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Slips, Trips, and Falls


It's probably happened to most of us. That momentary lapse of attention, thinking about a personal problem or distraction by an activity that ends in a slip, trip or fall. A stumble down a stairway. A trip over an uneven surface. Slipping on the ice. It can lead to a variety of regrettable events ranging from a  simple  bruised shin to an extremely serious injury. It's just one of several conditions and situations that set the stage for slips, trips and falls in the workplace.

It's probably happened to most of us. That momentary lapse of attention, thinking about a personal problem or distraction by an activity that ends in a slip, trip or fall. A stumble down a stairway. A trip over an uneven surface. Slipping on the ice. It can lead to a variety of regrettable events ranging from a simple bruised shin to an extremely serious injury. It's just one of several conditions and situations that set the stage for slips, trips and falls in the workplace.

According to the U.S. Department of Labor, slips, trips, and falls make up most general industry accidents, which account for:

  • 15% of all accidental deaths per year, the second-leading cause behind motor vehicles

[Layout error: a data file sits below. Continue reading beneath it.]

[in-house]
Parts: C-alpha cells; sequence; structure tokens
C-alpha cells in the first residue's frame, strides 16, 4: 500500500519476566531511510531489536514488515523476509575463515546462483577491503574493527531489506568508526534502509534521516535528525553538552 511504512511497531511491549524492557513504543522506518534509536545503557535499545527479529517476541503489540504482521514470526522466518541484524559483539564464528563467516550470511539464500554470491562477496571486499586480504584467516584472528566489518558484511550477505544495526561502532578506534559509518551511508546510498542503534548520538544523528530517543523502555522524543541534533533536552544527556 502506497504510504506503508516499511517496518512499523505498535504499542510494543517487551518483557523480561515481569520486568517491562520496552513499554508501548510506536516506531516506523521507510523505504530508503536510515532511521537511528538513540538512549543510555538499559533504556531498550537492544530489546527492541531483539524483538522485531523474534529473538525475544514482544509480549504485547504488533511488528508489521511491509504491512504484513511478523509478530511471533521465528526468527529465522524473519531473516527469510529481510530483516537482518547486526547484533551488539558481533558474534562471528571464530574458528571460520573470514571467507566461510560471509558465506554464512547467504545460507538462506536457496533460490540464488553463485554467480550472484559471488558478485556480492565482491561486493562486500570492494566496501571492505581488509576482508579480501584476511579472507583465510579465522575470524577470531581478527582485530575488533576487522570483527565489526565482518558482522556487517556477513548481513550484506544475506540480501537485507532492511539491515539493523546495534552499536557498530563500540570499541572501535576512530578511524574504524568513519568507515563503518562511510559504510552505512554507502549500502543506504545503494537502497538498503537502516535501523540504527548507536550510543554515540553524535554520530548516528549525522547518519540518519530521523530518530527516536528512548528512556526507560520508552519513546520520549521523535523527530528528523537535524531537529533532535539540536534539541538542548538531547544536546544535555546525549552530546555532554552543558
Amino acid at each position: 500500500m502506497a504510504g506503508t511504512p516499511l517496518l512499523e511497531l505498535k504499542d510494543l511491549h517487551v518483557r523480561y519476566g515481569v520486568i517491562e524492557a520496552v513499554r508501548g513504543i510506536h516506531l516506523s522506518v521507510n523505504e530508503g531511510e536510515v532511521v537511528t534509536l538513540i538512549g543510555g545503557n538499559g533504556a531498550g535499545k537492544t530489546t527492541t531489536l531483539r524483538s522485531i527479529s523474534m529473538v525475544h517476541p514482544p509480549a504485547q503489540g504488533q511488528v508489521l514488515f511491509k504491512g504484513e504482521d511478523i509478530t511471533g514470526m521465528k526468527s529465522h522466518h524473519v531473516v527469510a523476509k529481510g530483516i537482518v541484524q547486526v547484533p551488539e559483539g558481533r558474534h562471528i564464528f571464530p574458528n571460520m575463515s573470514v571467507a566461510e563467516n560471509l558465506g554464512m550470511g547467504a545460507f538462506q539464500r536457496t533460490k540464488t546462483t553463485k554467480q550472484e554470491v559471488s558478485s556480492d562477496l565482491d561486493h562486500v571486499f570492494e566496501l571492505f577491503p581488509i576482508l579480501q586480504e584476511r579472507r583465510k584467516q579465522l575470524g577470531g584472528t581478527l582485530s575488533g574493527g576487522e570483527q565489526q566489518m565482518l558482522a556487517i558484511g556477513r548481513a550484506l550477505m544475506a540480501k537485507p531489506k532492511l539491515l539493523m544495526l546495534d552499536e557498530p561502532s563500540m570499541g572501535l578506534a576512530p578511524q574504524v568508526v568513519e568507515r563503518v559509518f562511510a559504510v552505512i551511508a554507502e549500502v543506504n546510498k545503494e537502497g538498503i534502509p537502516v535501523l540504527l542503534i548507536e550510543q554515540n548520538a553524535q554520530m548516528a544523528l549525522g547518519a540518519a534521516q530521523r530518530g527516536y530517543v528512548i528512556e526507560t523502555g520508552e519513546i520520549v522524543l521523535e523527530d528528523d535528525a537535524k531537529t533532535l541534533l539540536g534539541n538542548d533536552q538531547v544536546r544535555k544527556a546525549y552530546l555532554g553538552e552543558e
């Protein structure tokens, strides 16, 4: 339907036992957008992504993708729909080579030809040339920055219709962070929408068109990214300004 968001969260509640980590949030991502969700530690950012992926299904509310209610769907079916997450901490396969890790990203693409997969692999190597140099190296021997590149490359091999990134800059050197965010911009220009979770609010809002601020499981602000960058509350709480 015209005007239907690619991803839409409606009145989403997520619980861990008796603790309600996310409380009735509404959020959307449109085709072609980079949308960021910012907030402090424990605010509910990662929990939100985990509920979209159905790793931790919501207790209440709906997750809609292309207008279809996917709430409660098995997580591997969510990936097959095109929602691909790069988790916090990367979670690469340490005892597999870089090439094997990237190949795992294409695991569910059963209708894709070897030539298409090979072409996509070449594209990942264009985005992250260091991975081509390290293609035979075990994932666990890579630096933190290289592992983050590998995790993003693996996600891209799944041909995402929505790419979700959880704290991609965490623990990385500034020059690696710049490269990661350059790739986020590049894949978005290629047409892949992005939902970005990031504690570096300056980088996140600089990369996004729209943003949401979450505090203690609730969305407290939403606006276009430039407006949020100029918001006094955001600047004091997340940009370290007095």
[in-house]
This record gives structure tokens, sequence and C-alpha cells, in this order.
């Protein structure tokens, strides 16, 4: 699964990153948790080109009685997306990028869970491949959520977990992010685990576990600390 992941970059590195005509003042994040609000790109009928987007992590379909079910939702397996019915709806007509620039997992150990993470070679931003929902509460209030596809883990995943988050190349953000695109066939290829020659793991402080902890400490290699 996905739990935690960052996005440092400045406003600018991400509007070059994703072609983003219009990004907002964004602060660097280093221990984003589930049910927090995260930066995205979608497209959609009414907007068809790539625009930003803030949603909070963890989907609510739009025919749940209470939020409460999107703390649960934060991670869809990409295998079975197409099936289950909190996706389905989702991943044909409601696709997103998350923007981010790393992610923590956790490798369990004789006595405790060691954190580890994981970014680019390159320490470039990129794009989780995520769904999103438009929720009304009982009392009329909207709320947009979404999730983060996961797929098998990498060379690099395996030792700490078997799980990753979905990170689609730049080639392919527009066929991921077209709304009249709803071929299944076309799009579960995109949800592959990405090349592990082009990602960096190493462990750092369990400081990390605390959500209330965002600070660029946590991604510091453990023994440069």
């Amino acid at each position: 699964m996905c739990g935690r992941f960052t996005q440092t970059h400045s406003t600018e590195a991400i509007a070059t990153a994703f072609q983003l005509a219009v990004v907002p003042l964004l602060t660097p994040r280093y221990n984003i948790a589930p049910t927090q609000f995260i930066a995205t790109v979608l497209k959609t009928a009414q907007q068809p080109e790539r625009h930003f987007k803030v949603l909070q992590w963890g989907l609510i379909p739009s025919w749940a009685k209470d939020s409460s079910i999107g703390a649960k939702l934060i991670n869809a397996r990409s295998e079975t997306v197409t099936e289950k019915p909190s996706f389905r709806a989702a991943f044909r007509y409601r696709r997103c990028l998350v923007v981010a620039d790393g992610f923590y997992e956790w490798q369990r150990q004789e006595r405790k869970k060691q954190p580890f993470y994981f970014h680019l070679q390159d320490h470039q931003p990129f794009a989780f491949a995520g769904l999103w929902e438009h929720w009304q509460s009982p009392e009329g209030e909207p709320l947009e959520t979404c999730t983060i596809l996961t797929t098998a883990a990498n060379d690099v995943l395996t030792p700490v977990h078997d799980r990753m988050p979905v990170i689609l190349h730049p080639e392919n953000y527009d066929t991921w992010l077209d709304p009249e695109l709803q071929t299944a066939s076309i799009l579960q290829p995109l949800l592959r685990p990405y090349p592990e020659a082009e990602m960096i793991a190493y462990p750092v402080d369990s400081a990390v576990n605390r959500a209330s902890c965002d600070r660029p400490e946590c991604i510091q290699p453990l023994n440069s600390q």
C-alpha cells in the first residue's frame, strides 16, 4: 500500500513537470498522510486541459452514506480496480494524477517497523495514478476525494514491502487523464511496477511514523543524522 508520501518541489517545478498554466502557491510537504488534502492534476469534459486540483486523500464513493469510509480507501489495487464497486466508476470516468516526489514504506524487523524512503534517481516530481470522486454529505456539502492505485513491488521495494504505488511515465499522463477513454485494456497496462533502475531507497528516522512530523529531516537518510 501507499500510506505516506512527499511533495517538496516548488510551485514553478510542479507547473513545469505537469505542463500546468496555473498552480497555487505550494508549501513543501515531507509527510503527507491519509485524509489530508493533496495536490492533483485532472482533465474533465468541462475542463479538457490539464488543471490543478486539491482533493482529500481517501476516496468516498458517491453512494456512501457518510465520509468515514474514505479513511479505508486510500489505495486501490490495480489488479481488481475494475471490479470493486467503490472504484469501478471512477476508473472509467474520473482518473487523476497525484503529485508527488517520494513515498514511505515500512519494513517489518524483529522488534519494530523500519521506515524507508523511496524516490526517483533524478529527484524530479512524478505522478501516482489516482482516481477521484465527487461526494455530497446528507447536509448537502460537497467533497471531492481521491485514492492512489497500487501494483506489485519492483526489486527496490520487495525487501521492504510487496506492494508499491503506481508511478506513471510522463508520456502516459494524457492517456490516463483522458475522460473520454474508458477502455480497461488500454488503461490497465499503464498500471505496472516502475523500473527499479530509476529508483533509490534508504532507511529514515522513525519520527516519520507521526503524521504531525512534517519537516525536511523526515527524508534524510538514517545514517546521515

• About 25% of all reported injury claims per fiscal year 
  • More than 95 million lost work days per year—about 65% of all work days lost

In general, slips and trips occur due to a loss of traction between the shoe and the walking surface or inadvertent contact with a fixed or movable object which may lead to a fall. There are a variety of situations that may cause slips, trips, and falls:

  • Wet or greasy floors
  • Dry floors with wood dust or powder
  • • Uneven walking surfaces 
  • Polished or freshly waxed floors 
  • Loose flooring, carpeting or mats 
  • A transition from one floor type to another 
  • Missing or uneven floor tiles and bricks 
  • Damaged or irregular steps; no handrails 
  • Sloped walking surfaces 
  • Shoes with wet, muddy, greasy or oily soles 
  • Clutter 
  • Electrical cords or cables 
  • Open desk or file cabinet drawers 
  • Damaged ladder steps 
  • Ramps and gangplanks without skid-resistant surfaces 
  • Metal surfaces—dock plates, construction plates 
  • Weather hazards—rain, sleet, ice, snow, hail, frost 
  • Wet leaves or pine needles

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